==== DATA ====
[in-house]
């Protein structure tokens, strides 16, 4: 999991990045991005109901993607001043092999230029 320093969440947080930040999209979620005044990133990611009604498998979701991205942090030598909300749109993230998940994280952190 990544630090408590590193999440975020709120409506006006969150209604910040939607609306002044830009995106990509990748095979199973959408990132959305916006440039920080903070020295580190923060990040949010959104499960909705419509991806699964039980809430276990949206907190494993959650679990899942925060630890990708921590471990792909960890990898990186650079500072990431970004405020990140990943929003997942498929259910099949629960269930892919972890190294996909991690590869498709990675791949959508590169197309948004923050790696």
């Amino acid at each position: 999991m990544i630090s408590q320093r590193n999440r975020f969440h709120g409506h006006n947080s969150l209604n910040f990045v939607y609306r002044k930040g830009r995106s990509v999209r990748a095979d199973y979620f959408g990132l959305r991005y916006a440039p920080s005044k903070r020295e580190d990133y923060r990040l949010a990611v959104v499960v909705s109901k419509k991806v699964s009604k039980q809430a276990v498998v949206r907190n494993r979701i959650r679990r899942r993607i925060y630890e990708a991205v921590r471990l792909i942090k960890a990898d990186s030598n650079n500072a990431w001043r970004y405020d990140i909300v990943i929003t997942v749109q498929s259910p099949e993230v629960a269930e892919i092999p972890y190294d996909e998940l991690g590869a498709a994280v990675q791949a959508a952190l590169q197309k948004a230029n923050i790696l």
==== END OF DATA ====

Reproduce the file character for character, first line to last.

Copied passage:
[in-house]
């Protein structure tokens, strides 16, 4: 999991990045991005109901993607001043092999230029 320093969440947080930040999209979620005044990133990611009604498998979701991205942090030598909300749109993230998940994280952190 990544630090408590590193999440975020709120409506006006969150209604910040939607609306002044830009995106990509990748095979199973959408990132959305916006440039920080903070020295580190923060990040949010959104499960909705419509991806699964039980809430276990949206907190494993959650679990899942925060630890990708921590471990792909960890990898990186650079500072990431970004405020990140990943929003997942498929259910099949629960269930892919972890190294996909991690590869498709990675791949959508590169197309948004923050790696």
């Amino acid at each position: 999991m990544i630090s408590q320093r590193n999440r975020f969440h709120g409506h006006n947080s969150l209604n910040f990045v939607y609306r002044k930040g830009r995106s990509v999209r990748a095979d199973y979620f959408g990132l959305r991005y916006a440039p920080s005044k903070r020295e580190d990133y923060r990040l949010a990611v959104v499960v909705s109901k419509k991806v699964s009604k039980q809430a276990v498998v949206r907190n494993r979701i959650r679990r899942r993607i925060y630890e990708a991205v921590r471990l792909i942090k960890a990898d990186s030598n650079n500072a990431w001043r970004y405020d990140i909300v990943i929003t997942v749109q498929s259910p099949e993230v629960a269930e892919i092999p972890y190294d996909e998940l991690g590869a498709a994280v990675q791949a959508a952190l590169q197309k948004a230029n923050i790696l």